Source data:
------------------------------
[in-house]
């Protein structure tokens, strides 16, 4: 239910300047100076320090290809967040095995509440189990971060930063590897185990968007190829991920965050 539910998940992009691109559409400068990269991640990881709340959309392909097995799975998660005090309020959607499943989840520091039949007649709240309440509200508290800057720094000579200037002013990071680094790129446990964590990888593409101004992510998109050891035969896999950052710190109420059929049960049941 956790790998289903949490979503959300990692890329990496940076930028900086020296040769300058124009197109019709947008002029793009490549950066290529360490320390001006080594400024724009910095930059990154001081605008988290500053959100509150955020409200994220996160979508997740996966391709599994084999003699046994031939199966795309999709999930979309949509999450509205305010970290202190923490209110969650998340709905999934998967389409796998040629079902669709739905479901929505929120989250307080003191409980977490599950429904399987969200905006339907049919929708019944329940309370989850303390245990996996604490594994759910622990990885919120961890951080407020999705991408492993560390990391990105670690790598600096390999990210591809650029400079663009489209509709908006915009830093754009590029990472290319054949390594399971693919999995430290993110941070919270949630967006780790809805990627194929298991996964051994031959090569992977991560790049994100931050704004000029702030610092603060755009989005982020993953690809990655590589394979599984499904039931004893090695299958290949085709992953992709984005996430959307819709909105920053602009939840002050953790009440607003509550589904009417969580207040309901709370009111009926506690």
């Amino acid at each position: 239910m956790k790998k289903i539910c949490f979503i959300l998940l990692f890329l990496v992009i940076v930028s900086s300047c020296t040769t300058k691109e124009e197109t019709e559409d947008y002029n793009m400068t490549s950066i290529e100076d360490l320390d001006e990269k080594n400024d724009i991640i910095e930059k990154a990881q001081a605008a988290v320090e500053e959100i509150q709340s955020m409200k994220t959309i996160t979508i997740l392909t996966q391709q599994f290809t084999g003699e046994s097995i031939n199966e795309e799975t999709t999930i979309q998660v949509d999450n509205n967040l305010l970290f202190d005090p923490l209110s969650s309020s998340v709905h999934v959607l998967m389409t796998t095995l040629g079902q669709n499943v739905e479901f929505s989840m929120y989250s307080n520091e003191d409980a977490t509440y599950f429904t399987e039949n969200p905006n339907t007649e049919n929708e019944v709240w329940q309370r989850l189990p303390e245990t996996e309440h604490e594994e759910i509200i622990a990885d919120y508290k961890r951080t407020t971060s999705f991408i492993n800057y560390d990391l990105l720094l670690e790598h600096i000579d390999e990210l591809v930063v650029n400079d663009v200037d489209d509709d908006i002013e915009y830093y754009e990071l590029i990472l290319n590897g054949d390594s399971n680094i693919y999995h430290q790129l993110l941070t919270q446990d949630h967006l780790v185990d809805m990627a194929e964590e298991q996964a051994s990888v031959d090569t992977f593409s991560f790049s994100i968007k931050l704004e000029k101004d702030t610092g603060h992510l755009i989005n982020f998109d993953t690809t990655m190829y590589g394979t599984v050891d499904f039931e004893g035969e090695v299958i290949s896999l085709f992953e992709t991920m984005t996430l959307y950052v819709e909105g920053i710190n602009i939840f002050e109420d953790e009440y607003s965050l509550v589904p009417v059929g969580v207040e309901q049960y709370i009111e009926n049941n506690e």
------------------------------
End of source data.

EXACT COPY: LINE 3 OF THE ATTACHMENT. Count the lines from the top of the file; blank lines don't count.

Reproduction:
């Amino acid at each position: 239910m956790k790998k289903i539910c949490f979503i959300l998940l990692f890329l990496v992009i940076v930028s900086s300047c020296t040769t300058k691109e124009e197109t019709e559409d947008y002029n793009m400068t490549s950066i290529e100076d360490l320390d001006e990269k080594n400024d724009i991640i910095e930059k990154a990881q001081a605008a988290v320090e500053e959100i509150q709340s955020m409200k994220t959309i996160t979508i997740l392909t996966q391709q599994f290809t084999g003699e046994s097995i031939n199966e795309e799975t999709t999930i979309q998660v949509d999450n509205n967040l305010l970290f202190d005090p923490l209110s969650s309020s998340v709905h999934v959607l998967m389409t796998t095995l040629g079902q669709n499943v739905e479901f929505s989840m929120y989250s307080n520091e003191d409980a977490t509440y599950f429904t399987e039949n969200p905006n339907t007649e049919n929708e019944v709240w329940q309370r989850l189990p303390e245990t996996e309440h604490e594994e759910i509200i622990a990885d919120y508290k961890r951080t407020t971060s999705f991408i492993n800057y560390d990391l990105l720094l670690e790598h600096i000579d390999e990210l591809v930063v650029n400079d663009v200037d489209d509709d908006i002013e915009y830093y754009e990071l590029i990472l290319n590897g054949d390594s399971n680094i693919y999995h430290q790129l993110l941070t919270q446990d949630h967006l780790v185990d809805m990627a194929e964590e298991q996964a051994s990888v031959d090569t992977f593409s991560f790049s994100i968007k931050l704004e000029k101004d702030t610092g603060h992510l755009i989005n982020f998109d993953t690809t990655m190829y590589g394979t599984v050891d499904f039931e004893g035969e090695v299958i290949s896999l085709f992953e992709t991920m984005t996430l959307y950052v819709e909105g920053i710190n602009i939840f002050e109420d953790e009440y607003s965050l509550v589904p009417v059929g969580v207040e309901q049960y709370i009111e009926n049941n506690e």